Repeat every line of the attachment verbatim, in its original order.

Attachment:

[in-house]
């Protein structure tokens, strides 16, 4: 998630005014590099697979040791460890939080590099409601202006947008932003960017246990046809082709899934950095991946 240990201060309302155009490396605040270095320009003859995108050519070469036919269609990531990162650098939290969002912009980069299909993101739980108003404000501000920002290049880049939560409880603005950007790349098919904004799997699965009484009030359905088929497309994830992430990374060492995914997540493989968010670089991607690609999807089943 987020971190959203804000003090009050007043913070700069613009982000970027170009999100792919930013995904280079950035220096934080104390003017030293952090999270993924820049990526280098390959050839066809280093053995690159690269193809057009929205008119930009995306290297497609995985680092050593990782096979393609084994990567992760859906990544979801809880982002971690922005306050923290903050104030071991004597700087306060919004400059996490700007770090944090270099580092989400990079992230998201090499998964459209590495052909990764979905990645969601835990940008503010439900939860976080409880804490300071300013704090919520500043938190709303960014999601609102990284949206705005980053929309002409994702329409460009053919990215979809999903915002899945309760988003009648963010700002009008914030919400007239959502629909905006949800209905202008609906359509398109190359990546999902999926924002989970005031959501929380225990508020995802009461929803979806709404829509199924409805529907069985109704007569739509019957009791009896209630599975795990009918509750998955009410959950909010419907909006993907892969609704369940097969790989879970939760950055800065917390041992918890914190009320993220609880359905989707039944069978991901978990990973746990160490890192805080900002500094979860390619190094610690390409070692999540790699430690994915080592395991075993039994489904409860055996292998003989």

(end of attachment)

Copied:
[in-house]
């Protein structure tokens, strides 16, 4: 998630005014590099697979040791460890939080590099409601202006947008932003960017246990046809082709899934950095991946 240990201060309302155009490396605040270095320009003859995108050519070469036919269609990531990162650098939290969002912009980069299909993101739980108003404000501000920002290049880049939560409880603005950007790349098919904004799997699965009484009030359905088929497309994830992430990374060492995914997540493989968010670089991607690609999807089943 987020971190959203804000003090009050007043913070700069613009982000970027170009999100792919930013995904280079950035220096934080104390003017030293952090999270993924820049990526280098390959050839066809280093053995690159690269193809057009929205008119930009995306290297497609995985680092050593990782096979393609084994990567992760859906990544979801809880982002971690922005306050923290903050104030071991004597700087306060919004400059996490700007770090944090270099580092989400990079992230998201090499998964459209590495052909990764979905990645969601835990940008503010439900939860976080409880804490300071300013704090919520500043938190709303960014999601609102990284949206705005980053929309002409994702329409460009053919990215979809999903915002899945309760988003009648963010700002009008914030919400007239959502629909905006949800209905202008609906359509398109190359990546999902999926924002989970005031959501929380225990508020995802009461929803979806709404829509199924409805529907069985109704007569739509019957009791009896209630599975795990009918509750998955009410959950909010419907909006993907892969609704369940097969790989879970939760950055800065917390041992918890914190009320993220609880359905989707039944069978991901978990990973746990160490890192805080900002500094979860390619190094610690390409070692999540790699430690994915080592395991075993039994489904409860055996292998003989």